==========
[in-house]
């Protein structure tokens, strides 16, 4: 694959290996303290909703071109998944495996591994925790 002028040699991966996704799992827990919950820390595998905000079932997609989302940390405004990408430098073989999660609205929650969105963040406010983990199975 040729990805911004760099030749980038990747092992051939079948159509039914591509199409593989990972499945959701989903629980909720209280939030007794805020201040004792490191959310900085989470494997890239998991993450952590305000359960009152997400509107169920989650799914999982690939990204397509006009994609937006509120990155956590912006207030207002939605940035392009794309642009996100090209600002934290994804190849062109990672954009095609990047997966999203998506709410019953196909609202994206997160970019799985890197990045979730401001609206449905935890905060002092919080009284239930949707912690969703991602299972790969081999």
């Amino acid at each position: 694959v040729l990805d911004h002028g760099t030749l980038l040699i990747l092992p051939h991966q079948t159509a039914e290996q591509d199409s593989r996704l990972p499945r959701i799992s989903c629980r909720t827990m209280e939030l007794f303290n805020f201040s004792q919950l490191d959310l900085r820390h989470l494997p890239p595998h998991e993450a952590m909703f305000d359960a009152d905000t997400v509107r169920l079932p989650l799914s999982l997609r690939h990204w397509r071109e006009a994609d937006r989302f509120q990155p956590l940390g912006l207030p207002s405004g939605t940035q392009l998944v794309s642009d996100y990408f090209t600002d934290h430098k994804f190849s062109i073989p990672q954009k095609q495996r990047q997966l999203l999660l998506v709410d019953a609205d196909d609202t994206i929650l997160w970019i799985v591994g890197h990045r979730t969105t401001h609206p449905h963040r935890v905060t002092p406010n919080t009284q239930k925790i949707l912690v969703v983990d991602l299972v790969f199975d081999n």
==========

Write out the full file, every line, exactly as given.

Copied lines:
[in-house]
């Protein structure tokens, strides 16, 4: 694959290996303290909703071109998944495996591994925790 002028040699991966996704799992827990919950820390595998905000079932997609989302940390405004990408430098073989999660609205929650969105963040406010983990199975 040729990805911004760099030749980038990747092992051939079948159509039914591509199409593989990972499945959701989903629980909720209280939030007794805020201040004792490191959310900085989470494997890239998991993450952590305000359960009152997400509107169920989650799914999982690939990204397509006009994609937006509120990155956590912006207030207002939605940035392009794309642009996100090209600002934290994804190849062109990672954009095609990047997966999203998506709410019953196909609202994206997160970019799985890197990045979730401001609206449905935890905060002092919080009284239930949707912690969703991602299972790969081999």
């Amino acid at each position: 694959v040729l990805d911004h002028g760099t030749l980038l040699i990747l092992p051939h991966q079948t159509a039914e290996q591509d199409s593989r996704l990972p499945r959701i799992s989903c629980r909720t827990m209280e939030l007794f303290n805020f201040s004792q919950l490191d959310l900085r820390h989470l494997p890239p595998h998991e993450a952590m909703f305000d359960a009152d905000t997400v509107r169920l079932p989650l799914s999982l997609r690939h990204w397509r071109e006009a994609d937006r989302f509120q990155p956590l940390g912006l207030p207002s405004g939605t940035q392009l998944v794309s642009d996100y990408f090209t600002d934290h430098k994804f190849s062109i073989p990672q954009k095609q495996r990047q997966l999203l999660l998506v709410d019953a609205d196909d609202t994206i929650l997160w970019i799985v591994g890197h990045r979730t969105t401001h609206p449905h963040r935890v905060t002092p406010n919080t009284q239930k925790i949707l912690v969703v983990d991602l299972v790969f199975d081999n």